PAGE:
by Thomas Coggin of Urban Joburg
Our presentation from the Spatial Transformation of Cities Conference, 2014
Last week, we were invited by Designing South Africa to be part of a panel on how urban identity has shaped us as a city, a nation, and a democracy. Below you may find essentially what we had to say about this.
For us, democracy is ‘made’ in the city. If we accept that democracy is fundamentally about facilitating difference (whether this be opinions, ideologies, claims), then the city becomes the space in which that difference is exposed, challenged and fought over. It is also never finite – it is constantly contested.
Now, the celebration of difference has not always been so in Johannesburg, of course. If we were to start at its modern inception – when it was declared a city by a white settler – you see a rapid rise in population, and a rapid rise in various identities claiming various aspects of the city – whether this be the white gold prospectors of various nationalities panning the Witwatersrand, or the sex worker servicing a predominantly male city, or a Mozambican man navigating the particularities of a circumscribed mining hostel system, or a Chinese labourer visiting a Cantonenese eating house. As the city grew, so too did these various communities.
Then, fast forward to apartheid, and the various Group Areas Acts in the 1950s, which sought to specifically prescribe certain urban areas for certain groups. This often involved the destruction of urban areas, such as the famous Sophiatown that valued and embraced diversity, and the creation of forced townships and white-only suburbs that cemented Johannesburg as a fundamentally fragmented city.
It is the legacy of this fragmentation that remains today, and in fact is often implemented due to society’s continued fear of the other.Steyn City, for example, is the ultimate gated community that subconsciously, if not consciously, seeks to wall off poor South Africans, and create a “European-style” oasis on the edge of the city, replete with piazzas and ‘urban’ environments that are free of cars and where, as a result, children can apparently play freely. This does nothing for urban identity in the post-apartheid South African city, but instead continues the fragmentation of identity because it closes one identity to others.
It is puzzling why cities within the Gauteng city-region continue to approve walled-off communities. Aside from the damage it does to the city’s urban fabric, and in fact, vision, it continues to separate Joburg into segregated areas of urban identity. Alex and Diepsloot are the place for the poor; Dainfern and Steyn City are the place for the rich: while one often services the other, there is seldom true social interaction. The result is that the identity of the urban poor continues to be maligned as dirty, criminal and a blight on a city’s development.
The formation of this exclusive society also sees itself manifest through wealthy residential associations that are vociferous in their opposition to measures such as public transport – not because this may be bad urban planning, but because public transport is perceived as public transport for the poor which, as a result, would ostensibly have a negative effect on property values.
Perhaps, though it is the fragmentation of our past – not our current – which could give rise to a new urban identity, one which celebrates difference in the city and where they are becoming increasingly blurred.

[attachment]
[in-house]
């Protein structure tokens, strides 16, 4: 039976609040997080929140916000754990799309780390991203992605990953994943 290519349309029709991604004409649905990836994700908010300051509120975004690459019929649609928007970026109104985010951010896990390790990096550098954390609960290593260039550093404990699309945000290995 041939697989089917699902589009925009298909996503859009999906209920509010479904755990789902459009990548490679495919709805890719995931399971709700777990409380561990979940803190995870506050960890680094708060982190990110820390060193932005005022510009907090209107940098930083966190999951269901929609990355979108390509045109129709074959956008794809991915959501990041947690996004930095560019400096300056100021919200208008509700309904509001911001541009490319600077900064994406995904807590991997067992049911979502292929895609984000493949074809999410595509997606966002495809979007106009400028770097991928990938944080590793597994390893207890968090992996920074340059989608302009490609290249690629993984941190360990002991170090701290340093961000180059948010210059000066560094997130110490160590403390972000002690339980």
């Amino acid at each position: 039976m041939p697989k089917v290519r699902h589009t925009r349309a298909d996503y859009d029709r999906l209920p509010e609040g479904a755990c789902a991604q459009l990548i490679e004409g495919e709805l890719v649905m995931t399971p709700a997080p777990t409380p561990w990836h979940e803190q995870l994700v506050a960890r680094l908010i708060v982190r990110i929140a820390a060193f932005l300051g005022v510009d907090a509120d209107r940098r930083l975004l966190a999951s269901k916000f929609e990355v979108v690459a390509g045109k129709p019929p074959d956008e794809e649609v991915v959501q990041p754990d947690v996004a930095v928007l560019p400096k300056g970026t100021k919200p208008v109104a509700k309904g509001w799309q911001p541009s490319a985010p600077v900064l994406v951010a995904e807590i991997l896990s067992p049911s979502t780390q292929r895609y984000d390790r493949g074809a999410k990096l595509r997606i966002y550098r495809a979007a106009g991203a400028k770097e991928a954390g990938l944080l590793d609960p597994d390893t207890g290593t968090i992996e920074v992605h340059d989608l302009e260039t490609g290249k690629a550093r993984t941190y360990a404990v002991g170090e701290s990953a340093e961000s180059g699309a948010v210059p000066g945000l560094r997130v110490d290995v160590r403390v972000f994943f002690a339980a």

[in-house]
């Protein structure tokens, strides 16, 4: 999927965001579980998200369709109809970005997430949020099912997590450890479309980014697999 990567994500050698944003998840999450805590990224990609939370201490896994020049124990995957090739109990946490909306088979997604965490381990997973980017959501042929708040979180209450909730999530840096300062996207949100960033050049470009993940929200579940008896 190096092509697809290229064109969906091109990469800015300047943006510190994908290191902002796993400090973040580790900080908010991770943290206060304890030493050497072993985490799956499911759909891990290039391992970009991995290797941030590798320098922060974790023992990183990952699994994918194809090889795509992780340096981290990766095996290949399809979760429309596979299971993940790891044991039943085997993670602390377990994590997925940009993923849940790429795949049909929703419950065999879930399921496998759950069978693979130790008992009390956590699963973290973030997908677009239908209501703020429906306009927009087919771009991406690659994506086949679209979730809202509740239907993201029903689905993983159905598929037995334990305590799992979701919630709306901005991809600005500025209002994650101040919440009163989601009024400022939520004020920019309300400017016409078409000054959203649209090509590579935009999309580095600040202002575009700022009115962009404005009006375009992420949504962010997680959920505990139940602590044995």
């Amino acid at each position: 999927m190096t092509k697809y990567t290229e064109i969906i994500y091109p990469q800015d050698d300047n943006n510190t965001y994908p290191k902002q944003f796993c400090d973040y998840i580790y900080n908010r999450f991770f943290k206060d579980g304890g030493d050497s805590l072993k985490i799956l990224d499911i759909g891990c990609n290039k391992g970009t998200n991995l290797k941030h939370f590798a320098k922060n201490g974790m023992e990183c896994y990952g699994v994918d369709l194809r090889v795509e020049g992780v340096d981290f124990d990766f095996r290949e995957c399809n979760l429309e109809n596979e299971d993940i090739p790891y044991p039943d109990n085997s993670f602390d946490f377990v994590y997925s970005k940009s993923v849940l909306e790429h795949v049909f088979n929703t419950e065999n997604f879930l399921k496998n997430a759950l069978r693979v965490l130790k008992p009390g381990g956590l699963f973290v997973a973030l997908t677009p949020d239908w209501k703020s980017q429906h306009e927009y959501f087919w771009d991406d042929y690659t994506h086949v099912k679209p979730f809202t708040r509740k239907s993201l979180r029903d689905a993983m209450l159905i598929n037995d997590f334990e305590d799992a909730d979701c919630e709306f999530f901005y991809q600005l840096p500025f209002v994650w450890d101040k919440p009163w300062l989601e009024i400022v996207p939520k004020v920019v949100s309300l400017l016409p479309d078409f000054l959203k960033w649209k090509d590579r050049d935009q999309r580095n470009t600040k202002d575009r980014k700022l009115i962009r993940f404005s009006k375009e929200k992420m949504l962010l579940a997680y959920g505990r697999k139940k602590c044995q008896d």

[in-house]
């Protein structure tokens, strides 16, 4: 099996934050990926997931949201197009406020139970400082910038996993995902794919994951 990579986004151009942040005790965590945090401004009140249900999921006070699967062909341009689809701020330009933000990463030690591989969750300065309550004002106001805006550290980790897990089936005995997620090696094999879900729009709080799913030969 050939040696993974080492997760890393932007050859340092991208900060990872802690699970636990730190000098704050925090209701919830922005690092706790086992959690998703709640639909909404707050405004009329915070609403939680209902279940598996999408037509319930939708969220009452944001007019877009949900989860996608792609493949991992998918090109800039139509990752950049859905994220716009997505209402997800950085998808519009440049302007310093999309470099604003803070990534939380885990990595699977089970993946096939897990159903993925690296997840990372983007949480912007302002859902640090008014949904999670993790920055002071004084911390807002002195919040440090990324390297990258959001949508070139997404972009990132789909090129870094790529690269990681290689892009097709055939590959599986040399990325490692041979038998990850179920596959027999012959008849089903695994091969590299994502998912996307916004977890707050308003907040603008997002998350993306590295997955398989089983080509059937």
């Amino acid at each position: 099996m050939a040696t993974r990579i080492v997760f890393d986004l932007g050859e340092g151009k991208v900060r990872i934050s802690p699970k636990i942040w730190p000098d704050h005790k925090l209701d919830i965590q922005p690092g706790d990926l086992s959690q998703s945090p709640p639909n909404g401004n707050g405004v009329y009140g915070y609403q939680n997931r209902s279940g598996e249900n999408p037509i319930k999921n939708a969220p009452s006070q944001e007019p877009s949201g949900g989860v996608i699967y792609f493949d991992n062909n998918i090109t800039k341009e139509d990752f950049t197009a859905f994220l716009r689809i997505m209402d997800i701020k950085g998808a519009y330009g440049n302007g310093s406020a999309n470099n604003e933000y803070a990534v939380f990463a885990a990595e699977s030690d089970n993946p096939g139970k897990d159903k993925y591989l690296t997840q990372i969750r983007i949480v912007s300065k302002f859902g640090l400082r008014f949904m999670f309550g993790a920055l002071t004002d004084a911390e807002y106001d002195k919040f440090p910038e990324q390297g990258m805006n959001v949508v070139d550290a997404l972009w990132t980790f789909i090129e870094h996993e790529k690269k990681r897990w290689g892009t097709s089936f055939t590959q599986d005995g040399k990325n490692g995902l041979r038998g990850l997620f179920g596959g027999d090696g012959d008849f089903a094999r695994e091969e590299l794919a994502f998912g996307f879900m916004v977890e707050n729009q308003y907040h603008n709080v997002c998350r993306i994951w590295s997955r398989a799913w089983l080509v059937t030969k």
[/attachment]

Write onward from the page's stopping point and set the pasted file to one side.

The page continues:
For example – and these are examples, there are more and perhaps even better examples – this takes place in areas such as Braamfontein, which has the potential of becoming a melting pot of various classes, races, cultures, sexualities and nationalities. This is the result, perhaps, of private investment and development, but more so it’s about people embracing the space because it has been designed for the public. It takes place in areas like Hillbrow, where multiple nationalities find a relatively safe space when South African xenophobia rears its ugly head. It takes place in Ferreirasdorp, where residents from other parts of Joburg congregate once a year to celebrate Chinese new year – and then one week later, move to Cyrildene to celebrate it again in the ‘second’ Chinatown.
But it also takes place on individual, otherwise plain suburban streets. Our Joburg Streets series aims to cover this. One such street we have looked at is Queen Street in Kensington. It is at once a haven for wealthy antique lovers in Joburg as it is a growing node for the Ethiopian community in the city – and, in the middle of the street, has stood both a shop where one can pawn your goods, as well as Eric’s Transvestite Club.
The lesson to learn is that we as Joburgers are gradually understanding that our urban identity should be one that embraces difference, because this is what contributes to not only a just and inclusive city, but also a democratic city. In the positive examples I highlighted in my presentation, the common thread running throughout is a connection to difference. This is both a physical – in the form of public transport – but also is a deeply social connection in which traditional binaries and prejudices are transcended by truly natural, everyday interactions.
The role of the city, then, is to facilitate the connections between Joburg’s multiple identities – not necessarily through forced interactions (because these often are superficial), but through measures that facilitate movement across the spatially fragmented nature of the city.
In this way, Joburg can shed its preoccupation with being a ‘world class African city,’ and instead become one that is, quite simply, Joburg in all its contradictions, divergences and new terrains of urban identity.
This article originally appeared on Urban Joburg on 19 March 2014
Thomas Coggin is a Jozi blogger. Attorney. Lecturer/academic. Freelance researcher/writer. Love subway maps, airplanes & airports, traveling, & urban photography.